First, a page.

The Transportation Security Administration last summer essentially washed its hands
of the Registered Traveler program, saying it offered no real security benefit. If travelers wanted to pay for the benefit of getting to the front of security queues, fine, but other than the potential to provide a legitimate passenger identification process, RT wouldn't help secure the nation's aviation system, TSA insisted. That development frustrated many RT proponents, including the National Business Travel Association, but largely validated my views
of the program. It was, I figured, the end of the debate as to whether RT would be used as a security tool. Hence my confusion as to why the folks at NBTA in the following months continued to press for a greater role for RT. Turns out NBTA's hope is not without reason. [more] A US House of Representatives subcommittee this month brought RT back into play by approving a provision in TSA's reauthorization that would require a reassessment of the program.
"We tried having that program for members but it has fallen on some hard times," said Rep. Shelia Jackson-Lee (D-TX), chairwoman of the House Homeland Security Committee's Subcommittee on Transportation Security and Infrastructure Protection during a May 6 mark-up hearing
on the Transportation Security Administration Authorization Act. "This amendment will give it an opportunity to be studied again."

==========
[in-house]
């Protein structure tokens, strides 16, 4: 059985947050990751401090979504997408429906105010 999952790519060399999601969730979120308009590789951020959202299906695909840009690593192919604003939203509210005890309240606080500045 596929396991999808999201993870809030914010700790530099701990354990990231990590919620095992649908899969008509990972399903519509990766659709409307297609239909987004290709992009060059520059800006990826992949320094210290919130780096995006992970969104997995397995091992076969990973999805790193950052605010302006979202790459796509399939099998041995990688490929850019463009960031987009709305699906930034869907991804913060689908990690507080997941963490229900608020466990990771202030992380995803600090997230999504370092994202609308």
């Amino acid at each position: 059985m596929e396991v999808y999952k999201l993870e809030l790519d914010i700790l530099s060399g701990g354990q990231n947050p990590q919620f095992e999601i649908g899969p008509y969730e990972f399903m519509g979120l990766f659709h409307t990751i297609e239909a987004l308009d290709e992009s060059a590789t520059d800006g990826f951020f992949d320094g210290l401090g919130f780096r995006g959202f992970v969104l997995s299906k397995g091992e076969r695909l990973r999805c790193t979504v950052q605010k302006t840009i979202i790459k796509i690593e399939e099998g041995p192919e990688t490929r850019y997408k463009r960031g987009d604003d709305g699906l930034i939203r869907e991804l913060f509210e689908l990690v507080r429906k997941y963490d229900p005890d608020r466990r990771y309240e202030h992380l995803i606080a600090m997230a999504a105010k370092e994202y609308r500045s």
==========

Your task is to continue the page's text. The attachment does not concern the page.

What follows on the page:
Specifically, the amendment "would require the assistant secretary [of the Department of Homeland Security, also serving as TSA's administrator] to reassess the Registered Traveler program and under certain conditions reinstate continuous security assessments and allow Registered Traveler providers to perform private-sector background checks, meaning some people may be able to move quickly through the system," Jackson-Lee explained. "Upon restoring some of the critical security elements into the Registered Traveler program, the assistant secretary will determine whether the program should be integrated into TSA's aviation security approach."
Rep. Daniel Lungren (R-CA), who along with Jackson-Lee co-sponsored the amendment, said TSA of late has treated the Registered Traveler program as "merely a cut-to-the-front-of-the-line-for-a-price program. That is not what we envisioned. That is not what the Congress asked [TSA to develop]. Rather, we thought that they would allow people registering for this program to submit to further background checks than otherwise would be the case, and that would be an additional security benefit, thereby benefiting the overall program while benefiting the individual who submitted to that. For some reason, TSA has found it difficult if not impossible to embrace that concept that Congress asked them to embrace. The amendment will at least move them in that direction."
NBTA, of course, applauded the subcommittee's approval and "urges the full Homeland Security Committee to keep the RT amendment intact through the markup process and, in turn, passage by the full House."
Jackson-Lee and Lungren introduced the amendment after the Congressional Research Service issued a report questioning RT's value, according to a Travel Weekly article
Evidently this debate isn't over.